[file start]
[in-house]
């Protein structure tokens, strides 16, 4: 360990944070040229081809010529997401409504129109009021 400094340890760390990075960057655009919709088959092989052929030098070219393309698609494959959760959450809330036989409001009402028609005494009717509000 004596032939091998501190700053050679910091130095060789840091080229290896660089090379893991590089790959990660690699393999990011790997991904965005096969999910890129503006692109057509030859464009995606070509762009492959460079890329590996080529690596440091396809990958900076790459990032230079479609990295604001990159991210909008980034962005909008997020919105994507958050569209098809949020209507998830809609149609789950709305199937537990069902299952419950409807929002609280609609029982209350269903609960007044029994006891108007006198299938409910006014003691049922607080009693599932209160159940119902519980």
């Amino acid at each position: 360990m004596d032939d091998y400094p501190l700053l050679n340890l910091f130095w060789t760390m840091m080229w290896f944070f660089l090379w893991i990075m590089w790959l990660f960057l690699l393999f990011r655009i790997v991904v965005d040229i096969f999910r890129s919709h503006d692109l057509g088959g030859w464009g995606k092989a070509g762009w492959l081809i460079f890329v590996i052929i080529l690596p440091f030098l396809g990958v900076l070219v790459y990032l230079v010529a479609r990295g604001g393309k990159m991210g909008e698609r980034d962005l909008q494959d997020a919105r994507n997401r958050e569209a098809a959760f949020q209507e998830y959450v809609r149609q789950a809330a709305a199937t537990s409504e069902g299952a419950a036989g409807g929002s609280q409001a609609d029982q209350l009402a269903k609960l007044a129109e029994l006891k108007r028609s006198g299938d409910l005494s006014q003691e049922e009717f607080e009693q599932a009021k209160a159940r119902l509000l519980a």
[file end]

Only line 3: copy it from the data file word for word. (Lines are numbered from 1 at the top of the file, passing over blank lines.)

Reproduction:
């Amino acid at each position: 360990m004596d032939d091998y400094p501190l700053l050679n340890l910091f130095w060789t760390m840091m080229w290896f944070f660089l090379w893991i990075m590089w790959l990660f960057l690699l393999f990011r655009i790997v991904v965005d040229i096969f999910r890129s919709h503006d692109l057509g088959g030859w464009g995606k092989a070509g762009w492959l081809i460079f890329v590996i052929i080529l690596p440091f030098l396809g990958v900076l070219v790459y990032l230079v010529a479609r990295g604001g393309k990159m991210g909008e698609r980034d962005l909008q494959d997020a919105r994507n997401r958050e569209a098809a959760f949020q209507e998830y959450v809609r149609q789950a809330a709305a199937t537990s409504e069902g299952a419950a036989g409807g929002s609280q409001a609609d029982q209350l009402a269903k609960l007044a129109e029994l006891k108007r028609s006198g299938d409910l005494s006014q003691e049922e009717f607080e009693q599932a009021k209160a159940r119902l509000l519980a």